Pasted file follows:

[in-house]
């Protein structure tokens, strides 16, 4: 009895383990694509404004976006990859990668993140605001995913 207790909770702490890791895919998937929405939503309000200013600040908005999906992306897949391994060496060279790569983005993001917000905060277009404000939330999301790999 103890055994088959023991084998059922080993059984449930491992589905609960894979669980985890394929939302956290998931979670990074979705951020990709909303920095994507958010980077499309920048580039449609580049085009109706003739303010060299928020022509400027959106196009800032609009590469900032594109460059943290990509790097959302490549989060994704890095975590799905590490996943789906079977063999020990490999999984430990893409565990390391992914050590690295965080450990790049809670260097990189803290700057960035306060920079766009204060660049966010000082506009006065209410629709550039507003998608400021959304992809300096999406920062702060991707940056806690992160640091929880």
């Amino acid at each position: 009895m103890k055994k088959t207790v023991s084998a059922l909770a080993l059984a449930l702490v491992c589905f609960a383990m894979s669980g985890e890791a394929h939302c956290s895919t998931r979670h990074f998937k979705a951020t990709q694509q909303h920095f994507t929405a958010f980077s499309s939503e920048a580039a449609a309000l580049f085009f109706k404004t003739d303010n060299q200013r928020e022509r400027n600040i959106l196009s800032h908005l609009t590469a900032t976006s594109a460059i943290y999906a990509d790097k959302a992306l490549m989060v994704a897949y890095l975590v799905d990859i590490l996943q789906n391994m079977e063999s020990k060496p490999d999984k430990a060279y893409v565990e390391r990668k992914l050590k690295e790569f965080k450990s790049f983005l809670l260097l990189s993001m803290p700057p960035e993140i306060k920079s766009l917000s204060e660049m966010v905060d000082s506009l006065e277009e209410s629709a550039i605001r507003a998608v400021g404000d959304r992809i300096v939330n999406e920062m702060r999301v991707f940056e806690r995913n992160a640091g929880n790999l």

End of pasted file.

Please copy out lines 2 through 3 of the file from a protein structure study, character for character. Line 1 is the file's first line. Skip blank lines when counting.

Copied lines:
């Protein structure tokens, strides 16, 4: 009895383990694509404004976006990859990668993140605001995913 207790909770702490890791895919998937929405939503309000200013600040908005999906992306897949391994060496060279790569983005993001917000905060277009404000939330999301790999 103890055994088959023991084998059922080993059984449930491992589905609960894979669980985890394929939302956290998931979670990074979705951020990709909303920095994507958010980077499309920048580039449609580049085009109706003739303010060299928020022509400027959106196009800032609009590469900032594109460059943290990509790097959302490549989060994704890095975590799905590490996943789906079977063999020990490999999984430990893409565990390391992914050590690295965080450990790049809670260097990189803290700057960035306060920079766009204060660049966010000082506009006065209410629709550039507003998608400021959304992809300096999406920062702060991707940056806690992160640091929880």
């Amino acid at each position: 009895m103890k055994k088959t207790v023991s084998a059922l909770a080993l059984a449930l702490v491992c589905f609960a383990m894979s669980g985890e890791a394929h939302c956290s895919t998931r979670h990074f998937k979705a951020t990709q694509q909303h920095f994507t929405a958010f980077s499309s939503e920048a580039a449609a309000l580049f085009f109706k404004t003739d303010n060299q200013r928020e022509r400027n600040i959106l196009s800032h908005l609009t590469a900032t976006s594109a460059i943290y999906a990509d790097k959302a992306l490549m989060v994704a897949y890095l975590v799905d990859i590490l996943q789906n391994m079977e063999s020990k060496p490999d999984k430990a060279y893409v565990e390391r990668k992914l050590k690295e790569f965080k450990s790049f983005l809670l260097l990189s993001m803290p700057p960035e993140i306060k920079s766009l917000s204060e660049m966010v905060d000082s506009l006065e277009e209410s629709a550039i605001r507003a998608v400021g404000d959304r992809i300096v939330n999406e920062m702060r999301v991707f940056e806690r995913n992160a640091g929880n790999l």